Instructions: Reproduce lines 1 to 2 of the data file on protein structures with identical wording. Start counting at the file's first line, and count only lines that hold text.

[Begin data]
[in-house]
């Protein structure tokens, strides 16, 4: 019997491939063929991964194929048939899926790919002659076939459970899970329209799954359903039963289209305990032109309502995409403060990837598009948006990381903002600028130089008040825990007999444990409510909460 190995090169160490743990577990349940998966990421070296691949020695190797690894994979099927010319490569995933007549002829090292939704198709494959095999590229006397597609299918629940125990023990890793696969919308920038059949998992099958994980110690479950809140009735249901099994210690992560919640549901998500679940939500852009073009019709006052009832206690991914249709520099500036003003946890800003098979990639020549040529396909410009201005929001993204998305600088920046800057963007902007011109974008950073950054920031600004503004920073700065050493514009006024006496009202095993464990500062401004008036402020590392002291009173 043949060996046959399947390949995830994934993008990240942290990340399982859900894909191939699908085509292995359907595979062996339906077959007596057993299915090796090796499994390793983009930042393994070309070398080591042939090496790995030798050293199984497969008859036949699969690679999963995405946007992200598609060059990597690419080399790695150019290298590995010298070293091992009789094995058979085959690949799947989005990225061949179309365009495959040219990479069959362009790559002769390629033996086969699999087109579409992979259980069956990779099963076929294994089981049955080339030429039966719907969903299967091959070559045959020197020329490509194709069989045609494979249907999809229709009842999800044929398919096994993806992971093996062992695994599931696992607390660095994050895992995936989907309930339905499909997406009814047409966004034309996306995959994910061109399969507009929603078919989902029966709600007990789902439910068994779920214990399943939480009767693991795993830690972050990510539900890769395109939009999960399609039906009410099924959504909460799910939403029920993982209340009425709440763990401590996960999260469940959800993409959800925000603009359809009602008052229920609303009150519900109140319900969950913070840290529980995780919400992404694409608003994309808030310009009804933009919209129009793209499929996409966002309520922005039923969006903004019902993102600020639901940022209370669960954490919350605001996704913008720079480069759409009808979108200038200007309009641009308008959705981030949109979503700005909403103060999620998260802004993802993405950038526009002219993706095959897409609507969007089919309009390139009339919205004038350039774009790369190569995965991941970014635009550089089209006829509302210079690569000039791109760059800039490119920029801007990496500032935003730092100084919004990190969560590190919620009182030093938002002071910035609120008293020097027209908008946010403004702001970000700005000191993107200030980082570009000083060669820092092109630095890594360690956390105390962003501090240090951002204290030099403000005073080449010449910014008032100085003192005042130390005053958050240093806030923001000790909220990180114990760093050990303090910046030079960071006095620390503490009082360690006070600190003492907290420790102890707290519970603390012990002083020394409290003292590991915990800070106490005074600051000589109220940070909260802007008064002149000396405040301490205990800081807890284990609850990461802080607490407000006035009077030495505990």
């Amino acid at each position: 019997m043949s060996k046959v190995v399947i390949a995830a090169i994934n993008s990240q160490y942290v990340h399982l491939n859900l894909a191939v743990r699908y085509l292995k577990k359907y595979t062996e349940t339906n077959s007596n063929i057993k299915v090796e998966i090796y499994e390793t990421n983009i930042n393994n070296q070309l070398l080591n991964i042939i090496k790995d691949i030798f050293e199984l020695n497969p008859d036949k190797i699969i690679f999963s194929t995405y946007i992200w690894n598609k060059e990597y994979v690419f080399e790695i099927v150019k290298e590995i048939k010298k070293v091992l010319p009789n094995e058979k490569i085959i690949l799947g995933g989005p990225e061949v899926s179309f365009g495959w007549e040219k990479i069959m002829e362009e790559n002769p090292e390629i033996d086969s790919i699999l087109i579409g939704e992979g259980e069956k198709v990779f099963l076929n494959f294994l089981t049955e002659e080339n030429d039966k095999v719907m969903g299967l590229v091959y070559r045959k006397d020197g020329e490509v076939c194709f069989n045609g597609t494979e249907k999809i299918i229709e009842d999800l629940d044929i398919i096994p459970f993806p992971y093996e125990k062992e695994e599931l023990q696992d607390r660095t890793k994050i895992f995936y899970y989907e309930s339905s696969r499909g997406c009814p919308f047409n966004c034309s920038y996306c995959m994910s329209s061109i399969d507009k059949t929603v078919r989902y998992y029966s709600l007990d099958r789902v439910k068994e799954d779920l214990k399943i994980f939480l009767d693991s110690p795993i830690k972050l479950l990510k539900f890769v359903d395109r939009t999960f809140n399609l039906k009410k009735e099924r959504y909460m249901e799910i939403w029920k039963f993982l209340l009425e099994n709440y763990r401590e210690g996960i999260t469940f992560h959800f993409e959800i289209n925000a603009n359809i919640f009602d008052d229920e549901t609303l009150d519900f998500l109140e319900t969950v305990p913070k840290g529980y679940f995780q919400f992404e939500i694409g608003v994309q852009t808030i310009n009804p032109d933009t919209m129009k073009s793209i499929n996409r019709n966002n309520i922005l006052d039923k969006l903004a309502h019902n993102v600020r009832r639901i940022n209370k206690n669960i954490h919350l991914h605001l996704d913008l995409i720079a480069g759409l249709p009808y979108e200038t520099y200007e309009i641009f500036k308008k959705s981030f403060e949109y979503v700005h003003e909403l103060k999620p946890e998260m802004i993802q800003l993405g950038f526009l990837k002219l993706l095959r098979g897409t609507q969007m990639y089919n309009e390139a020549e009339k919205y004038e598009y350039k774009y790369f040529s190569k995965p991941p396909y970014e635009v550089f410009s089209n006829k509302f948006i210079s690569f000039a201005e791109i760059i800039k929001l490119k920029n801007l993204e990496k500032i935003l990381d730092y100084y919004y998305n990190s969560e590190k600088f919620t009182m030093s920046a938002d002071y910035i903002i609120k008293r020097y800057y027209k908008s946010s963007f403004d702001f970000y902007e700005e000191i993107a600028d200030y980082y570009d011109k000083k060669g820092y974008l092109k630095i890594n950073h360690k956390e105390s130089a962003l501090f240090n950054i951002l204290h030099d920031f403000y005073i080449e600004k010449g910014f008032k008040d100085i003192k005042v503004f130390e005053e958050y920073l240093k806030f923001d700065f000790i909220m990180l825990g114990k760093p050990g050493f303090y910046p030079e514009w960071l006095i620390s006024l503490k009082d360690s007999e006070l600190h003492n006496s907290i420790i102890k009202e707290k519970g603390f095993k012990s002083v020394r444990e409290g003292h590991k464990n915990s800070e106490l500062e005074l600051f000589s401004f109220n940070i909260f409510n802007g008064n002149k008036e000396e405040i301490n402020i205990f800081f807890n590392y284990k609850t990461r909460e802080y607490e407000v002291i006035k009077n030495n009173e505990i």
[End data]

[in-house]
């Protein structure tokens, strides 16, 4: 019997491939063929991964194929048939899926790919002659076939459970899970329209799954359903039963289209305990032109309502995409403060990837598009948006990381903002600028130089008040825990007999444990409510909460 190995090169160490743990577990349940998966990421070296691949020695190797690894994979099927010319490569995933007549002829090292939704198709494959095999590229006397597609299918629940125990023990890793696969919308920038059949998992099958994980110690479950809140009735249901099994210690992560919640549901998500679940939500852009073009019709006052009832206690991914249709520099500036003003946890800003098979990639020549040529396909410009201005929001993204998305600088920046800057963007902007011109974008950073950054920031600004503004920073700065050493514009006024006496009202095993464990500062401004008036402020590392002291009173 043949060996046959399947390949995830994934993008990240942290990340399982859900894909191939699908085509292995359907595979062996339906077959007596057993299915090796090796499994390793983009930042393994070309070398080591042939090496790995030798050293199984497969008859036949699969690679999963995405946007992200598609060059990597690419080399790695150019290298590995010298070293091992009789094995058979085959690949799947989005990225061949179309365009495959040219990479069959362009790559002769390629033996086969699999087109579409992979259980069956990779099963076929294994089981049955080339030429039966719907969903299967091959070559045959020197020329490509194709069989045609494979249907999809229709009842999800044929398919096994993806992971093996062992695994599931696992607390660095994050895992995936989907309930339905499909997406009814047409966004034309996306995959994910061109399969507009929603078919989902029966709600007990789902439910068994779920214990399943939480009767693991795993830690972050990510539900890769395109939009999960399609039906009410099924959504909460799910939403029920993982209340009425709440763990401590996960999260469940959800993409959800925000603009359809009602008052229920609303009150519900109140319900969950913070840290529980995780919400992404694409608003994309808030310009009804933009919209129009793209499929996409966002309520922005039923969006903004019902993102600020639901940022209370669960954490919350605001996704913008720079480069759409009808979108200038200007309009641009308008959705981030949109979503700005909403103060999620998260802004993802993405950038526009002219993706095959897409609507969007089919309009390139009339919205004038350039774009790369190569995965991941970014635009550089089209006829509302210079690569000039791109760059800039490119920029801007990496500032935003730092100084919004990190969560590190919620009182030093938002002071910035609120008293020097027209908008946010403004702001970000700005000191993107200030980082570009000083060669820092092109630095890594360690956390105390962003501090240090951002204290030099403000005073080449010449910014008032100085003192005042130390005053958050240093806030923001000790909220990180114990760093050990303090910046030079960071006095620390503490009082360690006070600190003492907290420790102890707290519970603390012990002083020394409290003292590991915990800070106490005074600051000589109220940070909260802007008064002149000396405040301490205990800081807890284990609850990461802080607490407000006035009077030495505990």